By putting things down on paper (or online), you can declutter your brain. Instead of having to keep track of deadlines yourself, just check your journal or calendar—it frees up your mind and gives you more space to think about other things, like taking things off of your plate instead of trying to recall what you put on it.

Schedule Time Off

If you’re anything like me—high-achieving, dedicated to school and extracurriculars, hoping to go to your dream school—you might feel guilty for taking time off from all of your commitments. However, it is just as important to take breaks as it is to be productive.

But how can you take a break in the middle of the school year, with assignments and test dates stacking up? How do you say ‘no’ to another weekend-long volunteer opportunity or competition, especially when they could boost your resume? The answer takes a lot of effort, but it can pay off in the end: organize your schedule around a predetermined time for rest.

I do my best to have a free day at least every two weeks, but if that doesn’t feel feasible to you, try finding a spot every three weeks, or even every month. The key is to choose a weekend (or a day, or a couple of hours) to do something that is unrelated to your regular activities.

Organize your commitments—such as homework, events, and other tasks—so that they are not scheduled during the time that you have set aside, and instead spend that time watching movies, going on an adventure, or doing something else that you love.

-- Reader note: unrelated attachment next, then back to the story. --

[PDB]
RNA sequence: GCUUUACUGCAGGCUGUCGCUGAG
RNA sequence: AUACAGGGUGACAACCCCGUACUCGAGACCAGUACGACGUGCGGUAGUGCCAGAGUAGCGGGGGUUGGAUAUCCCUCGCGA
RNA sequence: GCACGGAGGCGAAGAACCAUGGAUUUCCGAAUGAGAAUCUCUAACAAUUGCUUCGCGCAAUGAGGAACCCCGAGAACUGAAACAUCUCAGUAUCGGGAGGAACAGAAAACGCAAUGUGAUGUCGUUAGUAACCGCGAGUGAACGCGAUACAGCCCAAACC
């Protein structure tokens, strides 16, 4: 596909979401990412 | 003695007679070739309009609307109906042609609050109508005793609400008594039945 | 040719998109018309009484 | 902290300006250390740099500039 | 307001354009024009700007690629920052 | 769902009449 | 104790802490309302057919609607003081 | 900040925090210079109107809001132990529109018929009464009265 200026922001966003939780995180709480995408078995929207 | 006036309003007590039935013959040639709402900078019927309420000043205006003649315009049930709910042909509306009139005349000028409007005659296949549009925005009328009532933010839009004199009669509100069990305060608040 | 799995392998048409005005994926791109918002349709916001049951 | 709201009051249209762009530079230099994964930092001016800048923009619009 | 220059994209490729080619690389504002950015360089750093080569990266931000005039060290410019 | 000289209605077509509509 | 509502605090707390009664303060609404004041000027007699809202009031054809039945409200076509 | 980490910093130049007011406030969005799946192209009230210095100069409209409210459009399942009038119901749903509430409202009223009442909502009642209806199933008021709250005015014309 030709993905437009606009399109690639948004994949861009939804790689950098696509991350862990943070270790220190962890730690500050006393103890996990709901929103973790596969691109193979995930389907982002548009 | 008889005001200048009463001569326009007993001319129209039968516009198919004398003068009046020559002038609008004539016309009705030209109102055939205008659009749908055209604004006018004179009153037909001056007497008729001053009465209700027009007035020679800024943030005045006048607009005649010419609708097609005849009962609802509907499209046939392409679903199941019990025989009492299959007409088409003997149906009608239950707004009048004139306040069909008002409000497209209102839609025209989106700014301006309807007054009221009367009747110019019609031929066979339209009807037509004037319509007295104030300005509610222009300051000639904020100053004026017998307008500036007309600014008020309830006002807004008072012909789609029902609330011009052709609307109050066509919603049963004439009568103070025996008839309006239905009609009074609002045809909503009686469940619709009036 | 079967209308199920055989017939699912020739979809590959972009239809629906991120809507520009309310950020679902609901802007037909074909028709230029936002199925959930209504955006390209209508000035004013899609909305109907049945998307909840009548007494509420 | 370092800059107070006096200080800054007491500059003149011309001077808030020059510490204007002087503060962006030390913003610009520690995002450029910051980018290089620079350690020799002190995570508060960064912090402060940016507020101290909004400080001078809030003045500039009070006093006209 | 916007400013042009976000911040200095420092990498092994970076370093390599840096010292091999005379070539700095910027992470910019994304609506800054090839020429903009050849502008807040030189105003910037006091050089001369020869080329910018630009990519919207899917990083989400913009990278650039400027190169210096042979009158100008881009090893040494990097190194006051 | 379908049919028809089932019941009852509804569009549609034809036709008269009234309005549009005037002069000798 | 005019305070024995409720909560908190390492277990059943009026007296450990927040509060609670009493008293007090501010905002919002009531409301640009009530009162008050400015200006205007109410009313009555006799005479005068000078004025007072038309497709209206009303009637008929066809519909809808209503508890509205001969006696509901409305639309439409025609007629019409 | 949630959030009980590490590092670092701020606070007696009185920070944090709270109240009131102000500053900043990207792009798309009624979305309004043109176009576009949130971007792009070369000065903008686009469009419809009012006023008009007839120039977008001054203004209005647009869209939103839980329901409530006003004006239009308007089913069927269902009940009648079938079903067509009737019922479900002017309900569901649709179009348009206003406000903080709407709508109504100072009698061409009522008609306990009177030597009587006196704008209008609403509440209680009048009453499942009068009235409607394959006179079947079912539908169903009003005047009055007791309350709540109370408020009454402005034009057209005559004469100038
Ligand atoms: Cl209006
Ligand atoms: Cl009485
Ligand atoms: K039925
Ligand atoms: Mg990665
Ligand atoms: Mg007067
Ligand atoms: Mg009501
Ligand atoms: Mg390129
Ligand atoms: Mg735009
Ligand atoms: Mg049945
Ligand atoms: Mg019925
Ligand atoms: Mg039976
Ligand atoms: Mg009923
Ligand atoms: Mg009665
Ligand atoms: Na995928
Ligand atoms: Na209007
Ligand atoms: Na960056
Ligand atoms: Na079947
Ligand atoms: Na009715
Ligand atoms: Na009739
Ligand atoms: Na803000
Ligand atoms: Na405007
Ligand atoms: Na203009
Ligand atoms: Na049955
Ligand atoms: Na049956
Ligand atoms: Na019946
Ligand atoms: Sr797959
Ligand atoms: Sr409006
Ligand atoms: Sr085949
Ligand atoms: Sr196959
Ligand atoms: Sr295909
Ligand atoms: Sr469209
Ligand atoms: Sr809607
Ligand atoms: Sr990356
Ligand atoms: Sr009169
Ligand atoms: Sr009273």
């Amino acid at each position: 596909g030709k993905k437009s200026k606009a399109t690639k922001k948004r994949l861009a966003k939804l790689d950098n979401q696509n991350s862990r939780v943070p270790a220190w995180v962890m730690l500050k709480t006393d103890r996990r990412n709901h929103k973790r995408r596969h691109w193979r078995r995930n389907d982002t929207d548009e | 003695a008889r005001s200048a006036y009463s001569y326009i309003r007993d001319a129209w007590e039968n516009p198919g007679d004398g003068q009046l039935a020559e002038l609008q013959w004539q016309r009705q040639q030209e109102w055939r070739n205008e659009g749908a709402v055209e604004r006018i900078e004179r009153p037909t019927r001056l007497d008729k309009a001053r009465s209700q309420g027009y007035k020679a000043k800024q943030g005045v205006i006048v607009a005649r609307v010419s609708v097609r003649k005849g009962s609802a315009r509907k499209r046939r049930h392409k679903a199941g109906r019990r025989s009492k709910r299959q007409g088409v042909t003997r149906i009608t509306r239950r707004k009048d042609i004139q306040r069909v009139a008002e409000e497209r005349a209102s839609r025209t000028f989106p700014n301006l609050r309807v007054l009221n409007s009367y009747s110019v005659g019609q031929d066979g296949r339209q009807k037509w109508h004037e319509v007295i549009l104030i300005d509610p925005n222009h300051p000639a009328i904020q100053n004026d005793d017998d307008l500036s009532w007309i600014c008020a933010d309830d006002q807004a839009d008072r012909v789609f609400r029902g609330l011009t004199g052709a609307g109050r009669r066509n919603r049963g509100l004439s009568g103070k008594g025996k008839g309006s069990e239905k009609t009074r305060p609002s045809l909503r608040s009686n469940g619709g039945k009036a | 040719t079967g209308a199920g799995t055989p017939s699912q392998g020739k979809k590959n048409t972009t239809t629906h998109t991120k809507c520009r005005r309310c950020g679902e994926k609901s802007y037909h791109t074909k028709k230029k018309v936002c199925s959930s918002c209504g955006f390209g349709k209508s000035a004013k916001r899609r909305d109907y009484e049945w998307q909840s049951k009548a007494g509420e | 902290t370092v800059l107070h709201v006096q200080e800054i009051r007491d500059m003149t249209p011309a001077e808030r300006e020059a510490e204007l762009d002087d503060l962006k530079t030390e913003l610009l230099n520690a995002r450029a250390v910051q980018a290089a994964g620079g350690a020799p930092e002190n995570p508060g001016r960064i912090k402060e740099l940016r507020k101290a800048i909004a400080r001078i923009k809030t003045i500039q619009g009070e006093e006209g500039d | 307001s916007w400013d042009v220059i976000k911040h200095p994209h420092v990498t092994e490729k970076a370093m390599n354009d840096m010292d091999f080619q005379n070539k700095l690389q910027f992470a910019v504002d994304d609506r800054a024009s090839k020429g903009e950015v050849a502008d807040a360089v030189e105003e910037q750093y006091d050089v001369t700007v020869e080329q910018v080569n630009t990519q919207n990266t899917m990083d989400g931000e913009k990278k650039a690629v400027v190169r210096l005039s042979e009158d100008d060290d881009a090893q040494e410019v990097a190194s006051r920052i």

The point is to forget about your commitments for a little while and give your brain a break, knowing that you’ll come back to them and get everything done later. Doing so can help your mind to reset and recharge, which ensures that you can keep up with your busy schedule without burning out.

Prioritize What You Love

When it comes down to it, feeling overwhelmed constantly—even despite taking breaks—could mean you have too much on your plate. You might have to take a look at your commitments and decide to prioritize some things over others. If you do this, it’s important to choose activities that are important to you but will still give breadth to your college applications.

For example, do you need to be the President of both Key Club and Model United Nations, or can you choose one? Do you have to swim and play volleyball, or can you commit to one over the other? Do you have to volunteer for both of those nonprofits, or does one feel more meaningful to you?

It’s important to have a variety of extracurricular activities on your college applications, but that doesn’t mean you have to do everything. Prioritize what’s important to you by consistently committing time, effort, and loyalty to specific activities, rather than spending less time on a greater number of activities. This will allow you to develop a strong candidate profile while also taking care of yourself.

You Are More Than Your Successes

Junior year is a struggle, especially when you’re striving for your dream college. But reaching for your loftiest goals doesn’t mean you should lose sight of taking care of yourself. Taking the time to listen to yourself and managing your stress can ensure that you have a schedule that is sustainable, reducing your chances of feeling even more overwhelmed down the line.

Succeeding during your junior year, senior year, and throughout college can be important to you. But taking care of yourself first is the biggest and most important step to being successful going forward. You are more than your successes at school, in your extracurricular activities, and in the college application process: you are a person first. It took me falling asleep in class to realize that I needed to focus on me first, a lesson that is hard to learn but has made me all the more successful in the long-run.


This informational essay on self-care was written by Bailee Peralto, Brown University ‘21. If you want to get help with your college applications from Bailee or other CollegeAdvisor.com Admissions Experts, register with CollegeAdvisor.com today.